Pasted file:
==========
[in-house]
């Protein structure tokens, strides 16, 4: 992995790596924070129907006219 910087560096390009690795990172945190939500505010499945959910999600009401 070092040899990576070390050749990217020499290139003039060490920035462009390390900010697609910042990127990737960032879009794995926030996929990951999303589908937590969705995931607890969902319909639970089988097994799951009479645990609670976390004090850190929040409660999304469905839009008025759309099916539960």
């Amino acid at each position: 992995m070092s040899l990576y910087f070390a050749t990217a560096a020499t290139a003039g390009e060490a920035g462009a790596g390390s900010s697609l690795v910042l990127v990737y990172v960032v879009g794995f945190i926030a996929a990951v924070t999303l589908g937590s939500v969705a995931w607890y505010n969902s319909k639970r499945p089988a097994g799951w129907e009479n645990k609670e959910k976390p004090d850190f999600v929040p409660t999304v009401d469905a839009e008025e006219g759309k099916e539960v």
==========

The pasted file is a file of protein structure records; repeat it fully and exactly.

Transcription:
[in-house]
């Protein structure tokens, strides 16, 4: 992995790596924070129907006219 910087560096390009690795990172945190939500505010499945959910999600009401 070092040899990576070390050749990217020499290139003039060490920035462009390390900010697609910042990127990737960032879009794995926030996929990951999303589908937590969705995931607890969902319909639970089988097994799951009479645990609670976390004090850190929040409660999304469905839009008025759309099916539960």
């Amino acid at each position: 992995m070092s040899l990576y910087f070390a050749t990217a560096a020499t290139a003039g390009e060490a920035g462009a790596g390390s900010s697609l690795v910042l990127v990737y990172v960032v879009g794995f945190i926030a996929a990951v924070t999303l589908g937590s939500v969705a995931w607890y505010n969902s319909k639970r499945p089988a097994g799951w129907e009479n645990k609670e959910k976390p004090d850190f999600v929040p409660t999304v009401d469905a839009e008025e006219g759309k099916e539960v």